Five Questions with Cresset’s Avy Stein on Opportunity Zones

  • Why this is important: Family offices are increasingly interested in opportunity zones

Avy Stein is co-founder and co-chairman of Cresset Capital, which he started with Eric Becker in 2017.

Cresset launched out of what Stein called a “tremendous disruption” taking place in the family office space, with increased demand for more sophisticated financial products along with the usual menu of FO services.

Cresset is eager to take advantage of opportunity zones and recently has been adding staff, launching a fund last year in partnership with Larry Levy, Jeffrey Cherner and Michael Miller, owners of Diversified Real Estate Capital, closing its first project deal in Houston in partnership with Hines, and announcing it had purchased Evanston Advisors.

Why is Cresset so interested in opportunity zones?

I think it’s the first time in my business career that I can remember a tax policy being not only good but actually dovetailing with what’s going on in the world. There are all these underinvested communities and you have a stock market with $6 trillion in embedded gains in the U.S., you have private assets including companies owned and real estate … and you have a scenario where asset values are very high and most of the private equity firms have lots of dry powder. The tax benefits are incredibly significant, so for investors like our clients who want to create impact, who have substantial and sizable capital gains from their successes, this is a terrific opportunity.

What kinds of OZ investments are you most interested in, and why?

It is our fundamental belief that not all opportunity zones are created equal, and not all things will happen in the same time frame. Our view is that it’s going to happen in stages. The first phase of this is going to be those areas which are closest to the more developed areas, places like Houston, Texas, where we have our first opportunity, downtown Portland, Oregon, where our second opportunity is, the Bay Area, and areas around New York. There are also some terrific areas in Nashville, Denver and other places. We think those are going to get done first and we’re going to be focusing on those first.

We think the second wave is going to be stepping out from those areas and deeper into the communities. That will include not only real estate development, but private equity opportunities. People talk a lot about technology and intellectual-property-type companies. I think that might be still a little ways away, but we want to participate in the migration of what the opportunity zone opportunities become over time.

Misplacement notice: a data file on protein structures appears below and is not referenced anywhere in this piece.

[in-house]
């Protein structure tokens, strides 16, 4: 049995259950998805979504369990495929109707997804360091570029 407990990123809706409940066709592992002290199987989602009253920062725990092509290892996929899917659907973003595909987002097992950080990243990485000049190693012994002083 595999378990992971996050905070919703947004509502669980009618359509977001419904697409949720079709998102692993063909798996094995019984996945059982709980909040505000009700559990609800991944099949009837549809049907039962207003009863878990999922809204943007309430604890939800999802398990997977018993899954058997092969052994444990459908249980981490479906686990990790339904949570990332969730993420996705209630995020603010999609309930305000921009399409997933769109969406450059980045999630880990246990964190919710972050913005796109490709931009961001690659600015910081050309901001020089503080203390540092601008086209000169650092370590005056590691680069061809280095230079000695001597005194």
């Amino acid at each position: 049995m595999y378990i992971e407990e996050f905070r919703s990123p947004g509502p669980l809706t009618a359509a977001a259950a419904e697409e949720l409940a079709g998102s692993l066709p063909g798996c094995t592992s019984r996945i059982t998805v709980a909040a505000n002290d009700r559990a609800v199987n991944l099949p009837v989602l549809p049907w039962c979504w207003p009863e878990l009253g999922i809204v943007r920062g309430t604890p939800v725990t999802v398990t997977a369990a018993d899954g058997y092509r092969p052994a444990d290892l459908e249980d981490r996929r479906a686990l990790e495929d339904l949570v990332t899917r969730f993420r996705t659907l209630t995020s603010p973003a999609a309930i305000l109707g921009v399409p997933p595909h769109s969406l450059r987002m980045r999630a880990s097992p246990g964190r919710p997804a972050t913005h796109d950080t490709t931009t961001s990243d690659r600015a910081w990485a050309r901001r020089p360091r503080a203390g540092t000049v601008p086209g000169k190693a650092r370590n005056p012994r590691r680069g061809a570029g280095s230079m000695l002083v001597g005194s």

Why should family offices be interested in opportunity zone investments?

First and foremost, family offices are concerned about impact, and the opportunity zone investments have measurable impact. You can look at income levels, jobs, changes in demographics and it’s very measurable.

Secondly, family offices, of course, own lots of assets, and those assets often appreciate and create capital gains. So when they are taxed, family office structures are often taxed in a way that allows them to benefit from these tax rules.

What are some of the potential drawbacks of opportunity zones?

It’s a complex set of regulations. I think there are going to be a lot of people who say that they have an opportunity zone fund and they’re doing a project or two, but aren’t really set up to follow all the rules and make sure they do everything appropriately from a tax and accounting perspective.

I think the other pitfall is the notion that you can go very deep into something that is incredibly underdeveloped with any project and make a substantial difference. I think there has to be an evolution to those projects. You have to be very careful rushing into the deepest problems initially.

The other thing I would say is you should do no investment in an opportunity zone that doesn’t make economic sense regardless of the impact, because that’s not really going to work for anybody. It won’t create the impact that you think, and it will be a bad investment.

What do you think about the latest round of QOZ regulations released last week?

I think it created more certainty as to the front end, like how long you can hold cash before it has to be invested in opportunities. I think it created more certainty in terms of the disposition of assets and how you could do that, and it created a very important certainty on the ability for you to refinance an investment so long as you have basis in that investment. Those three things were probably the biggest.

Edited for length and clarity by Justin Mitchell.